SEATTLE -- Seattle is set to become the third U.S. city to require businesses to provide paid sick days for their workers, after a City Council vote Monday that supporters said could provide momentum for establishing similar laws across the country.
The council voted 8-1 to mandate that all but the smallest companies -- those with fewer than five workers -- give at least five paid days off a year to employees who are sick, need to care for a sick family member, or who are victims of domestic abuse and need to take time off to assist law enforcement or attend court hearings. Businesses with more than 250 workers would have to provide nine days.
Mayor Mike McGinn is expected to sign the measure, putting Seattle in a league with San Francisco; Washington, D.C.; and Connecticut, where a state law takes effect in January. Residents of Denver will vote on a similar measure this fall, and proponents are pushing for a statewide paid sick days law in Massachusetts and elsewhere. Milwaukee passed a sick-leave bill in 2008 that was later pre-empted by the state Legislature, and this year Philadelphia's city council passed one which was vetoed by its mayor.
Nationwide, 44 million workers do not have access to paid sick days, according to the advocacy group Family Values at Work. An estimated 145,000 to 190,000 of them are in Seattle.
"Seattle residents shouldn't have to choose between staying home sick and keeping their job," McGinn said in a written statement.
Dozens of supporters attended the hearing, carrying and waving paper-plate signs that read "I'm a fan of paid sick days," and met the vote with a standing ovation. Among them was grocery store cashier Natasha West-Baker, who said that without paid time off she had to work an 8-hour shift last Saturday immediately after she underwent an MRI for severe back pain.
"It's not an OK way to live," she said. "I'm the sole provider for a family of five. This is going to give me the time I need to be to be healthy and not worry about whether that day off is going to cost me the gas in my car or the food on my table."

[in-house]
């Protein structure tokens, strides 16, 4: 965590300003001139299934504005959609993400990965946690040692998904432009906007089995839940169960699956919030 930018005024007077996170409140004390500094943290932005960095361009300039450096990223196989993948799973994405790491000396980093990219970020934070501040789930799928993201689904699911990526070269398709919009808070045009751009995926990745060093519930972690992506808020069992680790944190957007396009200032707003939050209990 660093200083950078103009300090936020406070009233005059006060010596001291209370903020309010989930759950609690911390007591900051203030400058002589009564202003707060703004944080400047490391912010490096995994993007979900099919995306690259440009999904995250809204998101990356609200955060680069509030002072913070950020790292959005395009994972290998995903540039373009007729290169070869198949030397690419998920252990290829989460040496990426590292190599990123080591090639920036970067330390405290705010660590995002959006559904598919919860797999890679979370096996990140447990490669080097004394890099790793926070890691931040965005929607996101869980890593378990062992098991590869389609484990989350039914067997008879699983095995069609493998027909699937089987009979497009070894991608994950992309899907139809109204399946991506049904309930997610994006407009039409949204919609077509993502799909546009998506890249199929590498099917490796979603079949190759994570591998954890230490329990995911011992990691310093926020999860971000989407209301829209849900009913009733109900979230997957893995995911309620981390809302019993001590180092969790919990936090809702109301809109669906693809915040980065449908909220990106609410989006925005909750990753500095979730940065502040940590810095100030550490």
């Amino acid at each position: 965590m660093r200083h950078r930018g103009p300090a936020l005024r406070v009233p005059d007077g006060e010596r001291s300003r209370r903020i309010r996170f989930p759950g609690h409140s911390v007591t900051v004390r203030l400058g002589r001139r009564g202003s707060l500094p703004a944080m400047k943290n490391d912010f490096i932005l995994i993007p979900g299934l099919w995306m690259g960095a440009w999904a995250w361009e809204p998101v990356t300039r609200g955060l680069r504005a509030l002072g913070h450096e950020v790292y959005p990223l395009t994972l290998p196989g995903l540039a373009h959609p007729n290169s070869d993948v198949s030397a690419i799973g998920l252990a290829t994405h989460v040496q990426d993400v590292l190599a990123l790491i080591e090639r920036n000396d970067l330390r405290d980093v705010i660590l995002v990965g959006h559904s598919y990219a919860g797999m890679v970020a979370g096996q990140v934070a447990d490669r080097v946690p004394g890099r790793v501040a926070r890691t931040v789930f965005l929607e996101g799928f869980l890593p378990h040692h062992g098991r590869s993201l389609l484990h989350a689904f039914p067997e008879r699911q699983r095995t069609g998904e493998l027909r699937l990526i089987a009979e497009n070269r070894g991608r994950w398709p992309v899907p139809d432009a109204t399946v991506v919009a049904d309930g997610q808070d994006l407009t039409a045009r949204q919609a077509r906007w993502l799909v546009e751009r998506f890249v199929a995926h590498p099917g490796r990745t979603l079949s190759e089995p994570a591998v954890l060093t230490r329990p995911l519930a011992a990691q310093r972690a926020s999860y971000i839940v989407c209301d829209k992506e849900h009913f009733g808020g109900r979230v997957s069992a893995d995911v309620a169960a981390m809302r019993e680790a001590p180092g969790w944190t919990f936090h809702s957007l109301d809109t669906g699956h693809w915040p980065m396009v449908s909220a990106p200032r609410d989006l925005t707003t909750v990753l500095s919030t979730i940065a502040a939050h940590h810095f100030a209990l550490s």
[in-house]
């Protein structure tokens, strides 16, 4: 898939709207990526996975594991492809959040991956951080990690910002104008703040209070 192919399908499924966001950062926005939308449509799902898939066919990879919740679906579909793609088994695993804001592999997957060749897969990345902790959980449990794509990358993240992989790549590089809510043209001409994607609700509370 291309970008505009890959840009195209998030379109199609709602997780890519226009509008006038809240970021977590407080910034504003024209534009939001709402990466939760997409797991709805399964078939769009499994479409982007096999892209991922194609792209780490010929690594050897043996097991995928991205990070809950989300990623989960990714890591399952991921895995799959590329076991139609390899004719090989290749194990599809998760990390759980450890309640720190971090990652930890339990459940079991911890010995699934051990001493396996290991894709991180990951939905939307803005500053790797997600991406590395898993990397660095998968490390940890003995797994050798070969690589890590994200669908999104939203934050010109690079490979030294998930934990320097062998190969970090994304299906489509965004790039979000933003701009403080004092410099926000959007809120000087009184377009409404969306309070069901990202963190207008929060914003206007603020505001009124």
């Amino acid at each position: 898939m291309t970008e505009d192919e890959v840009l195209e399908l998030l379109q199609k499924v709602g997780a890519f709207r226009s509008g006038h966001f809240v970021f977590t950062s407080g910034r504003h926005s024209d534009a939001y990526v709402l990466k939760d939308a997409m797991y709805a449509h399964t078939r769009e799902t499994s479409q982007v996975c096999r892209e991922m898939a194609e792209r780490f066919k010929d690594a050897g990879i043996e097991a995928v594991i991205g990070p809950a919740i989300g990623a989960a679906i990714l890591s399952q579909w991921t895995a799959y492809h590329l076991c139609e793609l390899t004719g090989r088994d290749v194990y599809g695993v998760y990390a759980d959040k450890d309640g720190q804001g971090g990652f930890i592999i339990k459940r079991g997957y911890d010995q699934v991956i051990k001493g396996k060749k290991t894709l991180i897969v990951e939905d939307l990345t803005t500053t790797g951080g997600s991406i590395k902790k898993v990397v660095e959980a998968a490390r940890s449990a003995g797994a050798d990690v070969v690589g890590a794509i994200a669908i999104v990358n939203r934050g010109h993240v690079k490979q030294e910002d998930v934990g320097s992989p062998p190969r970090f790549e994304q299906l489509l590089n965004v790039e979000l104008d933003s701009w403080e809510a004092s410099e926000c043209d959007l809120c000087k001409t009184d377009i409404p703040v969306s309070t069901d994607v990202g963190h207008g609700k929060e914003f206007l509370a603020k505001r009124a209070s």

The proposal drew opposition from some in the business community who warned that it was bad policy even in the best of times, and possibly disastrous during a recession. George Allen, of the Greater Seattle Chamber of Commerce, said that in San Francisco some businesses had to forego hiring additional workers or giving out bonuses because of that city's law, which took effect in 2007.
Rick Yoder, owner of the upscale restaurant Wild Ginger, said that the measure was one more factor stacked against Seattle business owners, including the recently hiked downtown parking rates.
"The city needs to start embracing the idea of the entrepreneurial ideal and what that brings to our city," Yoder said. "Are we trying to send a message here that the urban core is no longer important?"
Several people also criticized an exception in the law that allows the mandated sick time to be bargained away as part of collective bargaining agreements.
But a number of other business owners came out in favor of the measure, saying they wanted to care for their workers and that the law wouldn't cost them as much as anticipated. Restaurants and bars can meet the requirements by offering schedule swaps to accommodate the sick time.
The law wouldn't take effect for a year, and new businesses would not have to comply until they've been operating for two years.